“We were all scared to death. I said: ‘Shout English’. We all had our hands up and were shouting as one of the vessels came alongside the lifeboat. I spotted the Russian flag – and I knew we were alright”, said Austin. Utterly exhausted and suffering from varying degrees of frostbite and exposure, they were pulled aboard the Russian vessel. Austin was held down on deck, before it was established that the survivors were allies – and not Germans. With the inevitable language barrier, Austin was able to communicate they had been adrift for four days – and been sunk by a U Boat. “We were taken below. I was given three huge vodkas then slept for I don’t know how long”.
Eventually the patrol boats rendezvoused with a larger Russian vessel and Austin and his shipmates were transferred. The survivors from the other ‘Induna’ lifeboat had already been rescued and were onboard. “We headed in to Murmansk and were taken to a hospital that had been converted from a school. There were bombs dropping everywhere”. After being cleaned up and dressed in a bed gown, Austin recalls that he slept heavily for some time. On eventually waking, he was told that Burnett-Anderson, the Stewards Boy, had died.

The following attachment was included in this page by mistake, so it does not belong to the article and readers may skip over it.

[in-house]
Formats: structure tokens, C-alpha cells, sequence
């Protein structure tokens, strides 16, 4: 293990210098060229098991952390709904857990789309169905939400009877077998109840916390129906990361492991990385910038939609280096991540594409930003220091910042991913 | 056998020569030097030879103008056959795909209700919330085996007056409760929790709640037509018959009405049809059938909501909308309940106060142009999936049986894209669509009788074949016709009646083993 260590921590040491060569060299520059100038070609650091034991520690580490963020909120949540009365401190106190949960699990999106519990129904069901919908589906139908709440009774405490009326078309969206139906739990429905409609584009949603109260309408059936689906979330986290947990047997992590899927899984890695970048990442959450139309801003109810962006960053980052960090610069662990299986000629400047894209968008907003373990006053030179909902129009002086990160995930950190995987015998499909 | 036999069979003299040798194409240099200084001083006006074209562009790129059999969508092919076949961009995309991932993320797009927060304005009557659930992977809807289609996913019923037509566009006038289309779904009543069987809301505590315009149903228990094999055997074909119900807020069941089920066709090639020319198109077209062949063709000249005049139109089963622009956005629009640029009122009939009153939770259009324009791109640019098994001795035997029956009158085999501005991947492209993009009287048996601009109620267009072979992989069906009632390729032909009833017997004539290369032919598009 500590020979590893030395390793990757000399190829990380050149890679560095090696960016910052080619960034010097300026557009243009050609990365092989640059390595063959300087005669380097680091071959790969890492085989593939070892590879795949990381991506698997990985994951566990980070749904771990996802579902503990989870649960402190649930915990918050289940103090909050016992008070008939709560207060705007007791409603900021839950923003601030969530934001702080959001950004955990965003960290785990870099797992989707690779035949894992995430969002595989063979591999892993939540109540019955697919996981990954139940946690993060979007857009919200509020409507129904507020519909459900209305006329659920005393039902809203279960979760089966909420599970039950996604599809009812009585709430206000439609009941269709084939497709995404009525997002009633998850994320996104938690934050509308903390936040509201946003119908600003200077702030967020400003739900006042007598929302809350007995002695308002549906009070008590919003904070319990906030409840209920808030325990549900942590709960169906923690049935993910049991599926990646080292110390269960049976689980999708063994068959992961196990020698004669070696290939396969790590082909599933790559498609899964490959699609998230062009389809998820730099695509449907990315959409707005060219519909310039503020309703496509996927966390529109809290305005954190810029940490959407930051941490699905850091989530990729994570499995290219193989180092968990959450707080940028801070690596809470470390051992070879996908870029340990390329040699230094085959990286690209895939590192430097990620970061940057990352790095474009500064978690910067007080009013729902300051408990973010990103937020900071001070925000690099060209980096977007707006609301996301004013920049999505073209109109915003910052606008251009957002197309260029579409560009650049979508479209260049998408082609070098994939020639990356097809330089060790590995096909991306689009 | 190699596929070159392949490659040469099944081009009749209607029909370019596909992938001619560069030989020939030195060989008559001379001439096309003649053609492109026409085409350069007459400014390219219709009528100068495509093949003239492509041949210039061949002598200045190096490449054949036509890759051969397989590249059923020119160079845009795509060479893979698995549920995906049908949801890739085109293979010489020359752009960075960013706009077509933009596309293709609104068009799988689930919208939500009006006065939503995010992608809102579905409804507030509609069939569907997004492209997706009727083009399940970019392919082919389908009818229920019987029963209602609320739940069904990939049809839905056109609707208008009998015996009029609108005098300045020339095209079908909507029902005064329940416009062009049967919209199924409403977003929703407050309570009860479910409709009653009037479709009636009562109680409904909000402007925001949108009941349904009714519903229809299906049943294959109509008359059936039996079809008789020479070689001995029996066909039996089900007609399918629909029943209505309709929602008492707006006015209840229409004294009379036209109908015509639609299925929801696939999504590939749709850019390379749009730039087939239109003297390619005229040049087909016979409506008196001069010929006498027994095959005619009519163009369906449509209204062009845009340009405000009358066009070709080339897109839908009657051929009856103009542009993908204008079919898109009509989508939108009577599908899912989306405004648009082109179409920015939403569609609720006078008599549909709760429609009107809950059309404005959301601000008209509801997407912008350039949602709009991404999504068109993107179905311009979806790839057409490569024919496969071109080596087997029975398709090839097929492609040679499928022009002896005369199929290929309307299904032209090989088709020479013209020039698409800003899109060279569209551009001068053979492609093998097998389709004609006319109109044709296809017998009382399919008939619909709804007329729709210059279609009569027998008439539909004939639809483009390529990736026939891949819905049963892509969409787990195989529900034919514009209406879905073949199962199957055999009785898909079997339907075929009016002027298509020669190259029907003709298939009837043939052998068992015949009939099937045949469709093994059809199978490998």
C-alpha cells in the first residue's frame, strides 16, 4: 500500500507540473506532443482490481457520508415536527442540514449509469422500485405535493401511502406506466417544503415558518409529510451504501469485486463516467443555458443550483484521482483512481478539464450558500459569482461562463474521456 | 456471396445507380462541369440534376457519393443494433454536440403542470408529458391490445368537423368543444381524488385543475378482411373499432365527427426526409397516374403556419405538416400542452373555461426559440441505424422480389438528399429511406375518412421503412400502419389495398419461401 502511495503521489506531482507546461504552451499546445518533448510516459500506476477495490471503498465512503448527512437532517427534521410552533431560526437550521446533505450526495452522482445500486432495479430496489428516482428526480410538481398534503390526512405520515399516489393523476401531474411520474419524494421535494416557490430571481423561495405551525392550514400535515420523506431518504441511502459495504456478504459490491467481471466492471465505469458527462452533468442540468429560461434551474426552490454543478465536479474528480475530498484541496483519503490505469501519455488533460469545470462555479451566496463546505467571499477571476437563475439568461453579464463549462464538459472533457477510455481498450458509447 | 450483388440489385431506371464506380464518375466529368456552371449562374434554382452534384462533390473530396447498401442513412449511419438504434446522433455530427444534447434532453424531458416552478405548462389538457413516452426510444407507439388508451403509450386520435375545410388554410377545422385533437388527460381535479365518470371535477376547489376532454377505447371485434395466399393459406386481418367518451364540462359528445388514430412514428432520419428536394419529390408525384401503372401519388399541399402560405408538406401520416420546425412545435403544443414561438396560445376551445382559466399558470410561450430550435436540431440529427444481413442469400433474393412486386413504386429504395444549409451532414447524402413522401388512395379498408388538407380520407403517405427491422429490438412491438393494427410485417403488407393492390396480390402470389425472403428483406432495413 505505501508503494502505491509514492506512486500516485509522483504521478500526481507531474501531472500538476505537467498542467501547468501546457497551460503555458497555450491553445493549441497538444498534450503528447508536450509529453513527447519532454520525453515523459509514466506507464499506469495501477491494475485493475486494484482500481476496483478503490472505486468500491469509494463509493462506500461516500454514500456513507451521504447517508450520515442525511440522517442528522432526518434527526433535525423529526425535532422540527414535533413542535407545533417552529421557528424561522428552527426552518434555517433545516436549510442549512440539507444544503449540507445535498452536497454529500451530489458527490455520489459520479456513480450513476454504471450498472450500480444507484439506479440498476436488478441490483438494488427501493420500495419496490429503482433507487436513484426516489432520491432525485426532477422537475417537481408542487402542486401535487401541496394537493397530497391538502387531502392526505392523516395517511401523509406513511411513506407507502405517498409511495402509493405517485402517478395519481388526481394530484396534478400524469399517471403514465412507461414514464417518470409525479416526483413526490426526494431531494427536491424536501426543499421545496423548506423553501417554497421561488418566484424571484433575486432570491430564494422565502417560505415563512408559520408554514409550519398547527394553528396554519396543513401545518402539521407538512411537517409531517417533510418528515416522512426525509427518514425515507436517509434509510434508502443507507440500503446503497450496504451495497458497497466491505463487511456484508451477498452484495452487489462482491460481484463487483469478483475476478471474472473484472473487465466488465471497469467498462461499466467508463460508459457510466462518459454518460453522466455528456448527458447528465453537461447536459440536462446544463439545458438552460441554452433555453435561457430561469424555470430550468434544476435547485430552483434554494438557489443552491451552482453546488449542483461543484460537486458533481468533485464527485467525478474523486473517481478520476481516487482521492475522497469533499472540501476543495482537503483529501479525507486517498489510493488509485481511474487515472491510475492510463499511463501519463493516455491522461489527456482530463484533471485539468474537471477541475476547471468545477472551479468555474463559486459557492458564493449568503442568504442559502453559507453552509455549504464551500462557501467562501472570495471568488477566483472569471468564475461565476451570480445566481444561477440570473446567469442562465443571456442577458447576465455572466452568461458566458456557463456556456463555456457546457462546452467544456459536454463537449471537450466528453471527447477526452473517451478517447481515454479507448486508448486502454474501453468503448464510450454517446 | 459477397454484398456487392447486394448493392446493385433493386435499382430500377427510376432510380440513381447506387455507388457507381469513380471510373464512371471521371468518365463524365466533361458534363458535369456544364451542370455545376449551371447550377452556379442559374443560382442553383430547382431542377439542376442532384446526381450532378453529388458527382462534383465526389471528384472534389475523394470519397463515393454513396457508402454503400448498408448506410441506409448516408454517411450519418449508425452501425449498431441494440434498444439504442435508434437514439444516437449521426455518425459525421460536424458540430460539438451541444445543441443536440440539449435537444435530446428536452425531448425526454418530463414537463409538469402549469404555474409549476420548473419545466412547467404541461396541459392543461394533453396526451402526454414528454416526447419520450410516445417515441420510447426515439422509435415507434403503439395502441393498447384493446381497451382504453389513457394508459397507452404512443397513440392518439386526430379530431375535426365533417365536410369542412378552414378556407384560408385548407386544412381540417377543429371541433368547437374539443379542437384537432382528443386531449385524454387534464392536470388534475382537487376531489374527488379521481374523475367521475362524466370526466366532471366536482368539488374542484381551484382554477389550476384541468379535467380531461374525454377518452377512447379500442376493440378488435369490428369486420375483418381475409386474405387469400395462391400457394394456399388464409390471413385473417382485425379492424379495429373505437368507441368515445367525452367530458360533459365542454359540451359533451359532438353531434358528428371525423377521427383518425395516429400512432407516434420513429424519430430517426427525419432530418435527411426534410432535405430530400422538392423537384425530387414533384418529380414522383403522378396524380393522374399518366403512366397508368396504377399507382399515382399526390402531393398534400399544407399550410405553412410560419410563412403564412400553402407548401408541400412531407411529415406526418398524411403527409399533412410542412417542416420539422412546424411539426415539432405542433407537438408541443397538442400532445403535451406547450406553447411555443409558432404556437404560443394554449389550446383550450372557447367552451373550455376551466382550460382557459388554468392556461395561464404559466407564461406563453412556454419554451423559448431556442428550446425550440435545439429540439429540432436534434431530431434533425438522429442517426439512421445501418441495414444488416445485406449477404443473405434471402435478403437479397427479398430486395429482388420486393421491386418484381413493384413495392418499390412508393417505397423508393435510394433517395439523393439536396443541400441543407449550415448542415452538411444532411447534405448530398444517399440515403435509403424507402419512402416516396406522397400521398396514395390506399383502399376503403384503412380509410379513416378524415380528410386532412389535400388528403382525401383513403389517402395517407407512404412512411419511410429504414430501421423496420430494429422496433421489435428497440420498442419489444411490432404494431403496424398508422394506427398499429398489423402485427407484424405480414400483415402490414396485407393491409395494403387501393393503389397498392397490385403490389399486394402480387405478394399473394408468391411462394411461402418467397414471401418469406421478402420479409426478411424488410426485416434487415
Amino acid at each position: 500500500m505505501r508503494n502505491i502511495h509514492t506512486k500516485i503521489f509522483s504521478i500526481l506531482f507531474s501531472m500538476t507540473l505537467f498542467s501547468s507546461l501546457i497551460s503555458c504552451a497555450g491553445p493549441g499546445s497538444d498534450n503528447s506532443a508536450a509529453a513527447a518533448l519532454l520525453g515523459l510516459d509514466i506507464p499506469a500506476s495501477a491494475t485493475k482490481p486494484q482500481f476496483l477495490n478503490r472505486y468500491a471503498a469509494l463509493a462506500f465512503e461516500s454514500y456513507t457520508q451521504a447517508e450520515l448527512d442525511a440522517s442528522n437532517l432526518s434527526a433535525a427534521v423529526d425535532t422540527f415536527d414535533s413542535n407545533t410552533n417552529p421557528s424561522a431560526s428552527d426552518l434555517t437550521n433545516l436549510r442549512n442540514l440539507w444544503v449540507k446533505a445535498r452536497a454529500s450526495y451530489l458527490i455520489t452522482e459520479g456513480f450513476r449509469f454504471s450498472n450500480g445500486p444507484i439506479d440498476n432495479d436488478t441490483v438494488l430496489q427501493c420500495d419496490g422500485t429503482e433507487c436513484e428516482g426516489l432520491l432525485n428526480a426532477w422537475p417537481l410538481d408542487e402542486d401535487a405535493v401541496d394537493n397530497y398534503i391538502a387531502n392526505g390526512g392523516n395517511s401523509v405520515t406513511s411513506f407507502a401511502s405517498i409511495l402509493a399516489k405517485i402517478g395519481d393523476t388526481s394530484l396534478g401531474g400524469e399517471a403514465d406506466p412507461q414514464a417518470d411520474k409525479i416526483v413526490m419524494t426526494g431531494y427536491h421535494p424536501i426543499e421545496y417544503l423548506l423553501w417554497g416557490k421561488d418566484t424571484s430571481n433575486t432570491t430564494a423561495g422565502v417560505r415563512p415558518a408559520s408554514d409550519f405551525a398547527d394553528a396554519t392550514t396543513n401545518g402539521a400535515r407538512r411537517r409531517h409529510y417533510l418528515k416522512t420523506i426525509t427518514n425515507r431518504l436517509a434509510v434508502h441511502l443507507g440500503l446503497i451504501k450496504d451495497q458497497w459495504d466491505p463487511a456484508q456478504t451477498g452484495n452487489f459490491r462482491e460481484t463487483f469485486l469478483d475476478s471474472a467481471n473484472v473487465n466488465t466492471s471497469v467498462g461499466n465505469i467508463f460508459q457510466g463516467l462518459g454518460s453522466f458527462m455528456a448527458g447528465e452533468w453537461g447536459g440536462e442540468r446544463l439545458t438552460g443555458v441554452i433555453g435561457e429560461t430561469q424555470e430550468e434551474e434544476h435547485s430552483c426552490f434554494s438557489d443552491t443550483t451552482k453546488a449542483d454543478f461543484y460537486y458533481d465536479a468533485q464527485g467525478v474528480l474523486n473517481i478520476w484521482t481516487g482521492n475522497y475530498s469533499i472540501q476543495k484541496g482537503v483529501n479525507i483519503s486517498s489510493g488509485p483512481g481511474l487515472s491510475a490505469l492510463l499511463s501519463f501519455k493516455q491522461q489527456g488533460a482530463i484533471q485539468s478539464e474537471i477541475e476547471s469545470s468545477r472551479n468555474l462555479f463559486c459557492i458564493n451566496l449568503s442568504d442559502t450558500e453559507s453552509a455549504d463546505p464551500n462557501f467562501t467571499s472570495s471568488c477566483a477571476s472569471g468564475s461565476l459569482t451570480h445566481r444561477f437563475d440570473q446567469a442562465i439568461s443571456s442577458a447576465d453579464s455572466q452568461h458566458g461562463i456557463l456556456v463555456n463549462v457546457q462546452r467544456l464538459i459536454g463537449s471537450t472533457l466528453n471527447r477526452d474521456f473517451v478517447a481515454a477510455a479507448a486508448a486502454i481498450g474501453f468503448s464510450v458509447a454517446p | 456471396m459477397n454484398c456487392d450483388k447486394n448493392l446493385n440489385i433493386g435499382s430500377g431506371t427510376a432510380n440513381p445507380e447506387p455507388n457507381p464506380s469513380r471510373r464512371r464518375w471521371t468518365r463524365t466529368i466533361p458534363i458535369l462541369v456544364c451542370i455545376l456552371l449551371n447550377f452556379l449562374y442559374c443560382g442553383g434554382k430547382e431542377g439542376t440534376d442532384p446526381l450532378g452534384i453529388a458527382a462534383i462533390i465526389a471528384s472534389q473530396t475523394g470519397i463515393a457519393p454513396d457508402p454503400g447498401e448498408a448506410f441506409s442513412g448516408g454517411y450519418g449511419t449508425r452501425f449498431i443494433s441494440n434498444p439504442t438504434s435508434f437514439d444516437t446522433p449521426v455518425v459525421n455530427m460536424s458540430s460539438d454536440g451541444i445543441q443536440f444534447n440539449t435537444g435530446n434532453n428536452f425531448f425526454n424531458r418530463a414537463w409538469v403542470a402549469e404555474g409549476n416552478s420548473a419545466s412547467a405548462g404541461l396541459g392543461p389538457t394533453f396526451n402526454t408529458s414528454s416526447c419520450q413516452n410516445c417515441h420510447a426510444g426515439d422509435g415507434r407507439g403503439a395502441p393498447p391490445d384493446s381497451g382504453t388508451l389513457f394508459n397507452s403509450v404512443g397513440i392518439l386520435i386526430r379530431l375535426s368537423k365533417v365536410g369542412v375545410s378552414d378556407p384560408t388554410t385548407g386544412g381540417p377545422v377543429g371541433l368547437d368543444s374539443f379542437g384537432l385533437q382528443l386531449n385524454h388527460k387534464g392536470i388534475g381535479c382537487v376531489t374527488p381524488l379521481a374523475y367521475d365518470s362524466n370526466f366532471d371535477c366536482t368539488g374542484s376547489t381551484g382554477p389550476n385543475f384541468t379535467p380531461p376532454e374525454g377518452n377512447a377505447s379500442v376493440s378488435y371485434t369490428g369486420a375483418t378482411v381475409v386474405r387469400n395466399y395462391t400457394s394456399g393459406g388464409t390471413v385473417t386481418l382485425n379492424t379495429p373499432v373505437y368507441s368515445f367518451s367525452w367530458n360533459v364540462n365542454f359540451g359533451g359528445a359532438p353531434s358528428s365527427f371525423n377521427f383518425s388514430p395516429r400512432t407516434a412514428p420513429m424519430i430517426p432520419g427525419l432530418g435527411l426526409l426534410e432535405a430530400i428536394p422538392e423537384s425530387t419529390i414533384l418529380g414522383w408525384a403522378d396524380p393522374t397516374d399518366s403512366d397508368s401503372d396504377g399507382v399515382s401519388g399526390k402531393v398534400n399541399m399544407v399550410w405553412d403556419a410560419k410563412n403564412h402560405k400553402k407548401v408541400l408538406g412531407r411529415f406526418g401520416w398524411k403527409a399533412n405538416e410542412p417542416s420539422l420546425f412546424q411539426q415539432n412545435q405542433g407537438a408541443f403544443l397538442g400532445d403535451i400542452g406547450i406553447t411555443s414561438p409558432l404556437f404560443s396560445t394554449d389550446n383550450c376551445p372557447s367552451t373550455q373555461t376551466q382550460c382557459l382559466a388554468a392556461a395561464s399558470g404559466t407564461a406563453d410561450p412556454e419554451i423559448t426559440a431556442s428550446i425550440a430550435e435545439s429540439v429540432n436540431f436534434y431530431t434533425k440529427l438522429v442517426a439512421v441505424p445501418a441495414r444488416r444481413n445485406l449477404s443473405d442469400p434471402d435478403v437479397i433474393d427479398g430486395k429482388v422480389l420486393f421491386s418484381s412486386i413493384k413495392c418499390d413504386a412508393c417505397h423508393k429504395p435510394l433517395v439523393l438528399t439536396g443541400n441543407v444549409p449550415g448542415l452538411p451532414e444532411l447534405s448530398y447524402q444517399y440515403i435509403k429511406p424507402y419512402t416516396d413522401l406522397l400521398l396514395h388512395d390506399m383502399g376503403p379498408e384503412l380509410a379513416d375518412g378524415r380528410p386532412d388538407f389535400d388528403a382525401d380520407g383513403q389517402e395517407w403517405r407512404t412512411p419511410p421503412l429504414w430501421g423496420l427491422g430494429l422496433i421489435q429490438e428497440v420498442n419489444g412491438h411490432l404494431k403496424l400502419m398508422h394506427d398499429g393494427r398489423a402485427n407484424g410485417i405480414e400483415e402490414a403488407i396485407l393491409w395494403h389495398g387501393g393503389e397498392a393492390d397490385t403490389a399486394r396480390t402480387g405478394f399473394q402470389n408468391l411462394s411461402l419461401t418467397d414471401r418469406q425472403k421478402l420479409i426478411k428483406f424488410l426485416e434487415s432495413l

Austin spent 16 days in hospital, before a visiting Royal Navy officer arranged his passage back home on-board HMS Liverpool. After an epic journey taking him via Iceland, Scapa Flow, Thurso and London, Austin – still dressed in a donated Russian uniform, reported to Barracks in Portsmouth. After being kitted out, he was sent on leave the same day, travelling back to London to catch the night train to Bradford.
Austin’s Mum and Dad had initially been told he was in hospital in Glasgow and travelled to Scotland to find him. However, after a frantic search, the Navy advised that he had in fact been sunk in the Arctic – and his chances of survival were almost nil. Two weeks later, Austin called out “It’s me, I’m home!”, as he unlocked the door of the family home. It’s difficult today to imagine the relief that his family must have experienced on seeing him again. After initial greetings, he was despatched to ‘Crofts’, the engineering firm were his dad worked – to let him know all was well.
After a period of leave, Austin joined the Liverpool to Belfast Passenger Boat and he spent the next year ploughing back and forth across the Irish Sea. For most of us, our thirst for adventure would have been well and truly quashed, while adrift in the Arctic, but Austin – growing restless, informed his mum he was going to volunteer for another ‘Deep Water’ ship. “Oh, you can’t do that!” she said. Austin’s dad was no less alarmed when he learned that the ship in question was headed to Russia: “You shouldn’t go. Your mother can’t stand it. You’re not thinking of your mother”. Not deterred, Austin joined the ‘Fort McMurray’ in Salford, before she joined a convoy and sailed for Bakaritsa. Ironically, Austin left Bakaritsa to return to the UK, two years to the day after he’d been sunk on the ‘Induna’.